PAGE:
1. Brush rolled out portioned dough with butter.
2. Make a cut from center to edge (radius cut) and fold over several times to roll up.
3. End result is a cone.
4. Stand cone up on its pointy end and flatten with your hand.
5. Roll out dough again and cook in a pan.
6. Flaky roti ready to go with your dinner!

To cook, place a heavy-based frying pan over a medium-high heat and brush with a little oil. Cook the roti one at a time for 2-3 minutes each side or until puffed and golden. Transfer to a serving platter and cover with a clean tea towel to keep warm.

You can place cooked rotis wrapped in dampened tea towel and in heated 50C oven to keep warm.
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How to quinelle – making your food look fancy!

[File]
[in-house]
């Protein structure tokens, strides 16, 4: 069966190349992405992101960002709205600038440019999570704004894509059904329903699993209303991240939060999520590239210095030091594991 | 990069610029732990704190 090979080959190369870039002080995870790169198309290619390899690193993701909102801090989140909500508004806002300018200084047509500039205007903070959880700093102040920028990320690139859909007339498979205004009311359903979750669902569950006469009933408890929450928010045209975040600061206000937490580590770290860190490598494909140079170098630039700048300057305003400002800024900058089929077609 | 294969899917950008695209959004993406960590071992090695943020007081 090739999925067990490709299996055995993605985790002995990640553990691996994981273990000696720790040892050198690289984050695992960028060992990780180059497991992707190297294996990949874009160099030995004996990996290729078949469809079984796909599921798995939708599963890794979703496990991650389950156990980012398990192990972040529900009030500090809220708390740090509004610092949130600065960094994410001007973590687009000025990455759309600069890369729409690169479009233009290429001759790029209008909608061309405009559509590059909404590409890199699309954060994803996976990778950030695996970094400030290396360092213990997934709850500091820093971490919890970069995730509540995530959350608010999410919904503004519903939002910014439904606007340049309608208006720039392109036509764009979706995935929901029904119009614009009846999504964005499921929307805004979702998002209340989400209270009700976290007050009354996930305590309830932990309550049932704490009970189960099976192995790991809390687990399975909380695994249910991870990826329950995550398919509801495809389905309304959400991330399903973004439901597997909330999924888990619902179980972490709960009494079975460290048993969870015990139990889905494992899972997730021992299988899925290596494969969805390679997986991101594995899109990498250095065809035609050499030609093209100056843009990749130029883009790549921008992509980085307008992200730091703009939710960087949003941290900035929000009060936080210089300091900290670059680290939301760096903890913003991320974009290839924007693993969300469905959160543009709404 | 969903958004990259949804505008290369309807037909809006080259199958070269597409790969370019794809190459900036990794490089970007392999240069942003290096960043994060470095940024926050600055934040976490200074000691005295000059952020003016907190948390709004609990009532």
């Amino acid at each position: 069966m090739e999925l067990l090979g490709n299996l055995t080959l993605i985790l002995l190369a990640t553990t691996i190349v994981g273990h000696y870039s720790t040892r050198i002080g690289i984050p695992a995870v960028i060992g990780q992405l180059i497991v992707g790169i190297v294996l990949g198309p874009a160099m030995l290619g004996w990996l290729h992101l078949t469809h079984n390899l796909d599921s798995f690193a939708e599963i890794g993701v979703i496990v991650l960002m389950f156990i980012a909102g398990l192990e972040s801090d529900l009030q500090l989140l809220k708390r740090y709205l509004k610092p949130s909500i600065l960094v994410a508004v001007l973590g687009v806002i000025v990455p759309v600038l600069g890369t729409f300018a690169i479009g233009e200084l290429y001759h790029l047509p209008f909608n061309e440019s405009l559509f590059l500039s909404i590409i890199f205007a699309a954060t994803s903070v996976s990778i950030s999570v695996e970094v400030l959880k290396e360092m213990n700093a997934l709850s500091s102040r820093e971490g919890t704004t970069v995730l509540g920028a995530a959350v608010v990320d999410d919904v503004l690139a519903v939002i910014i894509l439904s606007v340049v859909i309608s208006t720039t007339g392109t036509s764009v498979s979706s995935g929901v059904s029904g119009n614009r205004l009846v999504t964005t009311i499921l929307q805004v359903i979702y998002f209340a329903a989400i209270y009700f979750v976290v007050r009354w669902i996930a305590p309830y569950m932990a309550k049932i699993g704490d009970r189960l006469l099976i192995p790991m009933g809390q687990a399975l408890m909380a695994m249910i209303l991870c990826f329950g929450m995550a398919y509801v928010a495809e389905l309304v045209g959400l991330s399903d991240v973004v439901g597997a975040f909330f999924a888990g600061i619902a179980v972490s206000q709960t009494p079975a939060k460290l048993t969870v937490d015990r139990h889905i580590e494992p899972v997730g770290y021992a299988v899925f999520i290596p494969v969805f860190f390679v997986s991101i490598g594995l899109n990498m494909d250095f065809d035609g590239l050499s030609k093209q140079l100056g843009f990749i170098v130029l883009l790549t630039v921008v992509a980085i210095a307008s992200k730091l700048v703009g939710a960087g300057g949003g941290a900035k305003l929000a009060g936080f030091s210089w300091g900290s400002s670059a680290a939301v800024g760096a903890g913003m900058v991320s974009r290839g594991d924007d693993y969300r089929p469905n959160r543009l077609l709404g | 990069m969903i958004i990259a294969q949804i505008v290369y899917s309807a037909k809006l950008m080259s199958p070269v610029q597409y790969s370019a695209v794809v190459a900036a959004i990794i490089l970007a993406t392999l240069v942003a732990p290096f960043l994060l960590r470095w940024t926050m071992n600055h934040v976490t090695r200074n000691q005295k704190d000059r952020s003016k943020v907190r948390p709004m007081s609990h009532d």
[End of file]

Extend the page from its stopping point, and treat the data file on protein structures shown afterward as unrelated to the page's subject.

Once in awhile you just have the extra bit of time and you want to wow your guests with top notch presentation! So, here’s a trick up your sleeves that you can use, with both savoury and sweet items! All you need is two spoons!
  1. Top left image: hold a spoon in each hand, with concave side facing each other.
  2. Top right image: scoop up mince/falafel/ice cream etc. with one spoon, the mash it on to the other spoon so the ingredients are packed down.
  3. Bottom left image: using the empty spoon, scoop content – always scoop content with empty spoon towards you. Do this a few times.
  4. Bottom right image: end result – a very presentable rugby-shaped ‘meatball’/falafel/ice cream!